Milborne and Dewlish

Sunday 24th September 2017

Philippians 1.21-30; Matthew 20.1-16

They’ve been there all day, standing in the hot market-place. If they get no work, there’ll be no food tomorrow. It’s harvest time, the time when there is most work available for the casual labourer.

 

But the chances are that these are the ineffective, the slow, the ones who are perhaps a bit idle, the more infirm, the older, the weaker. And yet still they stand in the hope that someone, just someone, might take them on.

 

They were here first thing at 6 a.m. when the first workers were picked. And then their hopes were raised again at 9 o clock when someone came back to hire some more grape-pickers. Not them, though. But wait – he’s back again at 12 noon. This is a surprise; surely we have a chance now? But no.

 

So what should they do?

  

Go home to a wife and children that they can’t afford to feed?

 

Return as so many other days filled with shame because they can’t get anyone to hire them?

 

Or stay away as long as possible so at least they don’t have to face the family knowing they’ve failed?

 

At least in the market-place they’re with the other failures, not getting under the feet of the family. And they’ve failed not just on this one day, but as they do every day. It’s the same old story. Someone else always gets picked. No one wants them.

 

I wonder whether you have ever had an experience like that.

 

Have you ever been in a place where you feel hopeless, useless and worthless, ashamed of your own inability to make a success of life?

 

Have you ever had that feeling that nobody wants you, that you have nothing to offer?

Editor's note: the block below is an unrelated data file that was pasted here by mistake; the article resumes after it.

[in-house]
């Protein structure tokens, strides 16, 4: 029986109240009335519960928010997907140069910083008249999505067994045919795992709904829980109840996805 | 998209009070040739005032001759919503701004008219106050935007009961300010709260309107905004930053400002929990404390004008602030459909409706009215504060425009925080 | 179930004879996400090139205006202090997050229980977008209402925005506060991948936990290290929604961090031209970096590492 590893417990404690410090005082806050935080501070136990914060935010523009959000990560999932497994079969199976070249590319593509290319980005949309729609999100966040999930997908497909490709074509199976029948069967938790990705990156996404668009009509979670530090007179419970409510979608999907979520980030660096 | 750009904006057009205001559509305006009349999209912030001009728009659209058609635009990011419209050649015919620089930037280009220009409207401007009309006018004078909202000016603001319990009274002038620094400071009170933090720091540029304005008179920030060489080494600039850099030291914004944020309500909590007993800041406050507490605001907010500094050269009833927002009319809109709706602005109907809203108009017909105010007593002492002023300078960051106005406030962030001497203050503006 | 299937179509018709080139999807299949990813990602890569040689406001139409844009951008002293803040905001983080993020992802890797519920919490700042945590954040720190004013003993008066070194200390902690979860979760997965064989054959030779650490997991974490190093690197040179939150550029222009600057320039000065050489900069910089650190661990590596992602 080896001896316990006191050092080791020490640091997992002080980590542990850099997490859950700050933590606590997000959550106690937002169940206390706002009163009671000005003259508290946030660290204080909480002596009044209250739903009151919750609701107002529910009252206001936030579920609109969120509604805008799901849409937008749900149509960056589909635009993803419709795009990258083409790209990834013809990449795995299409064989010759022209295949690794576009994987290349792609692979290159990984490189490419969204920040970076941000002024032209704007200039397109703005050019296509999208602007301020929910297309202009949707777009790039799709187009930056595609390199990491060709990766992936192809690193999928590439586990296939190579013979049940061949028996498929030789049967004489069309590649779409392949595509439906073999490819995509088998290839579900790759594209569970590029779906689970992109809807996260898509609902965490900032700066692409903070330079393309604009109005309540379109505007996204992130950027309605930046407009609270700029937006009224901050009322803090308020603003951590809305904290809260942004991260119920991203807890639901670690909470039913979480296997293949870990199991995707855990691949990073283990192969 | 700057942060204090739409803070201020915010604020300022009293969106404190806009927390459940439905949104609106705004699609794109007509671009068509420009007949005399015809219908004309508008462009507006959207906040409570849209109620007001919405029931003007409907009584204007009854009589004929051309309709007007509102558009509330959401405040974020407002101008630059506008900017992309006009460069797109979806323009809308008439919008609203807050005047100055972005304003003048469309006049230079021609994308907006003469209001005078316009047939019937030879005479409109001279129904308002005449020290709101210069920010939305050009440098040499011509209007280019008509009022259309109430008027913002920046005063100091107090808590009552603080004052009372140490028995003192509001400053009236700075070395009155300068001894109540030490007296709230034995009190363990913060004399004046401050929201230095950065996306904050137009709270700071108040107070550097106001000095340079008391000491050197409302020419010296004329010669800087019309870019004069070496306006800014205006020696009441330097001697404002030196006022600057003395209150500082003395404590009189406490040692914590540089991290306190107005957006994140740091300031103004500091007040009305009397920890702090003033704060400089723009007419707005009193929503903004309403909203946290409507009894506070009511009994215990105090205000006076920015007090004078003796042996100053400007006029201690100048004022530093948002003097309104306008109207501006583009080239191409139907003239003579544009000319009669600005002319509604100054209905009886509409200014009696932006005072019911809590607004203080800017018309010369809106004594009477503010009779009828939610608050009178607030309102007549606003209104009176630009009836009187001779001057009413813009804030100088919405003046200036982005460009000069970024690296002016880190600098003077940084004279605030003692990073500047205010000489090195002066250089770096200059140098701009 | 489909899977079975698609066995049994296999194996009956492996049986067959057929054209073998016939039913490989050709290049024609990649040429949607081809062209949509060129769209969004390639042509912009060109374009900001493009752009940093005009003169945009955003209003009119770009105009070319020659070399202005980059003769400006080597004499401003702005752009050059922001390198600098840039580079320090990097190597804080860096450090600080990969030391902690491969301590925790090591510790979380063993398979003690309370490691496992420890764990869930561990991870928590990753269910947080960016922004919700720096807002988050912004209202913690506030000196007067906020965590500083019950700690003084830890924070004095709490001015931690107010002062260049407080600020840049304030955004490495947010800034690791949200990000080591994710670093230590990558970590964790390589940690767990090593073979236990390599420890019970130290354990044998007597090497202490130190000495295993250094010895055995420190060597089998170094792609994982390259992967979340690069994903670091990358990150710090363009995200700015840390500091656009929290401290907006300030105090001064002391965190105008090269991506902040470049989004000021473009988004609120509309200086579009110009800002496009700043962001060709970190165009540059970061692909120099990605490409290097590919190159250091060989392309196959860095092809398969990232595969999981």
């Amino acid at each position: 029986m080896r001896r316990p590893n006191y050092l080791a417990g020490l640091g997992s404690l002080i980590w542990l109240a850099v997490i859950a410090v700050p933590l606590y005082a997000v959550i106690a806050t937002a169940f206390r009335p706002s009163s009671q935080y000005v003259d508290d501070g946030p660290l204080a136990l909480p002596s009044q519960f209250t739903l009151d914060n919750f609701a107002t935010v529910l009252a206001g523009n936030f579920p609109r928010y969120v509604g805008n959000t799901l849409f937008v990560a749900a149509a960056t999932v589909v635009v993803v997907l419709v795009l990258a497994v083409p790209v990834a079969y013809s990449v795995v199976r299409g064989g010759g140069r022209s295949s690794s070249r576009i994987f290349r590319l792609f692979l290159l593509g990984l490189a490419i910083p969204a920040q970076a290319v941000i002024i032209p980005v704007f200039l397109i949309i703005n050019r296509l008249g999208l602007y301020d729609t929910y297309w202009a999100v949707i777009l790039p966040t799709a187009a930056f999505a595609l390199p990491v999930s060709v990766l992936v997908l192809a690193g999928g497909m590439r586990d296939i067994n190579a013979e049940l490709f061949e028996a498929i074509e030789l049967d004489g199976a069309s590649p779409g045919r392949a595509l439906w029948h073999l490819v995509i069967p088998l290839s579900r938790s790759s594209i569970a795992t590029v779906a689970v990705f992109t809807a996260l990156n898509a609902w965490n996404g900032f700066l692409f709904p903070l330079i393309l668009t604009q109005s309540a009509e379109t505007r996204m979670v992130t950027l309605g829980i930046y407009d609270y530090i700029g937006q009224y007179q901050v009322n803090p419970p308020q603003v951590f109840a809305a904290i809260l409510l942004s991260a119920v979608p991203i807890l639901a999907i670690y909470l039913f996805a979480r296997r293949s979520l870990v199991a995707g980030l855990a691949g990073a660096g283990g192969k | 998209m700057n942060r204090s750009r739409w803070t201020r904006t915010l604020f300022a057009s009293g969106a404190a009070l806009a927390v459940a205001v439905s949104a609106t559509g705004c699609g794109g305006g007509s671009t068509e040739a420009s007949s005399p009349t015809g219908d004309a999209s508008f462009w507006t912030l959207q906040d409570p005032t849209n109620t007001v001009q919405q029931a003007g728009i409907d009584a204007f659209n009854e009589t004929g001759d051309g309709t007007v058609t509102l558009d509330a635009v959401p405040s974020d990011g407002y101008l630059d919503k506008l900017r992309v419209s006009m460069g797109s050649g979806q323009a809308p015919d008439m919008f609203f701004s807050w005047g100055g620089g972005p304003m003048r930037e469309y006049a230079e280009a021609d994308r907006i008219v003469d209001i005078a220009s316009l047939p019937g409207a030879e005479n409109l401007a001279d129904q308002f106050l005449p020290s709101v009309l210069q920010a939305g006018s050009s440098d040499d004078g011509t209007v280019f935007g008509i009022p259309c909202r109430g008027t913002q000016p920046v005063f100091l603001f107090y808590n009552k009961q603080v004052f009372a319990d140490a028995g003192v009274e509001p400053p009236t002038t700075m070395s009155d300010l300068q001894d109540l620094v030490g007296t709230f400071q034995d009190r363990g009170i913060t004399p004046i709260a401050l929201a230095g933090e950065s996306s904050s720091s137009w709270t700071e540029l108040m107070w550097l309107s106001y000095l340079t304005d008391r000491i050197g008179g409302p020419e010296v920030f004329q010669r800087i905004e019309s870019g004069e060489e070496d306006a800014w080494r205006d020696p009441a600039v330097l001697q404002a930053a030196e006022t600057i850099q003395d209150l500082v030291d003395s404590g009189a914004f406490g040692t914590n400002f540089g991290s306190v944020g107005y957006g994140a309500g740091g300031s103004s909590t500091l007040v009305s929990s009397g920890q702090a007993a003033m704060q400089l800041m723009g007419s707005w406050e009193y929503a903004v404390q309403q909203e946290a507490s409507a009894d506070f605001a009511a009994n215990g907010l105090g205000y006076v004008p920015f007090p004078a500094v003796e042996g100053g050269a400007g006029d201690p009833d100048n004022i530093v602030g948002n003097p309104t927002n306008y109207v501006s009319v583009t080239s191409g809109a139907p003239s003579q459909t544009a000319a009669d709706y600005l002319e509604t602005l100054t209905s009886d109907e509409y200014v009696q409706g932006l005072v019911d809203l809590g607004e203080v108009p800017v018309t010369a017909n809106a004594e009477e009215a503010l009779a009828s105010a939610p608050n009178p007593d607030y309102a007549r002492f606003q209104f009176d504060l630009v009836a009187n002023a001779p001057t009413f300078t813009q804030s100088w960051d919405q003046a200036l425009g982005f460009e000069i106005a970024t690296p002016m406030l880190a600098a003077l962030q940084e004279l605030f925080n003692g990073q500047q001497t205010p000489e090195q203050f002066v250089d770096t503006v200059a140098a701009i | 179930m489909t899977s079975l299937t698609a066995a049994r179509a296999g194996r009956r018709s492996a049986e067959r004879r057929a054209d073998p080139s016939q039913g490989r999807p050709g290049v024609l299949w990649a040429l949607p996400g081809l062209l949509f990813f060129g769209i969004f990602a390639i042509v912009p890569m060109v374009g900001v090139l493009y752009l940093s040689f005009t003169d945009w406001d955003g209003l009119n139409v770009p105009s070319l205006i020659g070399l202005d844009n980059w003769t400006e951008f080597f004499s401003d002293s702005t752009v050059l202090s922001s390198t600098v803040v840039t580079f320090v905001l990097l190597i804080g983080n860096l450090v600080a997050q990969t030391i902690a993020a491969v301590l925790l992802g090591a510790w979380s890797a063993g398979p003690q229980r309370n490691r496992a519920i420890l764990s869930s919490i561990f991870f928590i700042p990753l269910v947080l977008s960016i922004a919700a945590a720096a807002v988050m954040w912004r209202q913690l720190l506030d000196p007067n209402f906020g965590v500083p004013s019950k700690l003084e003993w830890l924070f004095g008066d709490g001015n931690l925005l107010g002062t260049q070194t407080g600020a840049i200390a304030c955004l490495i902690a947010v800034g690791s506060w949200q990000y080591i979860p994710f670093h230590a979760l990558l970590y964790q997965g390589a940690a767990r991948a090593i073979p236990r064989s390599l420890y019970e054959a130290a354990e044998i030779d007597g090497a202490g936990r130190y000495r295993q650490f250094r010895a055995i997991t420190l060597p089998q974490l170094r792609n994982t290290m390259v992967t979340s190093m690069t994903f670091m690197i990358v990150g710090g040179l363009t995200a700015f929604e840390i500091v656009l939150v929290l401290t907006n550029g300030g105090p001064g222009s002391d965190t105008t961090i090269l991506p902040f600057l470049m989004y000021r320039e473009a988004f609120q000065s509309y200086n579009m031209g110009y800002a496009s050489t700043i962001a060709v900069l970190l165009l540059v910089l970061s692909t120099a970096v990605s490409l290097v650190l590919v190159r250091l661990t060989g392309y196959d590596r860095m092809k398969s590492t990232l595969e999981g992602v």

Have you ever been in that place where you always feel like an outsider, where you’re on the edge looking in, where you don’t feel a part of anything any more?

 

That’s those workers.

 

And that, sadly, is the position in which many people find themselves in our world today.

 

Just in this country, it’s the people who have to use food banks to survive.

 

It’s the ones who can’t get benefits paid because their lives are so chaotic they’ve missed an appointment and are therefore penalised.

 

It’s the homeless ones who sit in the streets while everybody steps over them or writes to the Dorset Echo to complain about them.

 

It’s the people whose lives have become a wreck because of drugs or alcohol abuse.

 

It’s the children who know only family breakdown or care and have never had a stable home life. It’s the ones who go for job after job and never make the grade.

 

It’s the ones who fail their GCSEs, when the only message they have heard is how important they are and how you must get them if you are to make anything of your life.

 

It’s the people in zero hours contracts, where others can pick them up or put them down as they will because money matters more than people.

 

This parable Jesus told may be more than 2000 years old, but it is as relevant for today’s world as for then.

 

I wonder where you see yourself in this parable.

 

When we first read it, many of us think that’s so not fair. The workers who’ve worked all day have a right to more pay than those who have worked only for an hour.

 

I remember being really miffed once when I had plucked up the courage in a job to ask for a pay rise – which took a lot I can tell you – after another colleague had told the office how she’d got one. My request was rejected – why was I upset? Not just because I needed the money, but it seemed unfair that she who earned more than me anyway and didn’t work nearly as hard was the one who achieved the rise.

 

It’s reminiscent too of the older son in the story of the Prodigal Son. His attitude when his younger brother comes home after first wanting his father’s money more than his father and then wasting it all on wine, women and song, is perfectly understandable. I’ve been here all along working hard for you, and what do I get – nothing – when this wastrel brother of mine gets a party and the fatted calf.

 

We think we know so well what is right and just.

 

But who decides that bankers are more important than nurses?

 

Who makes the judgement that a Premier-League footballer is worth more than a road-sweeper?

 

Who grades lawyers as more important than teachers?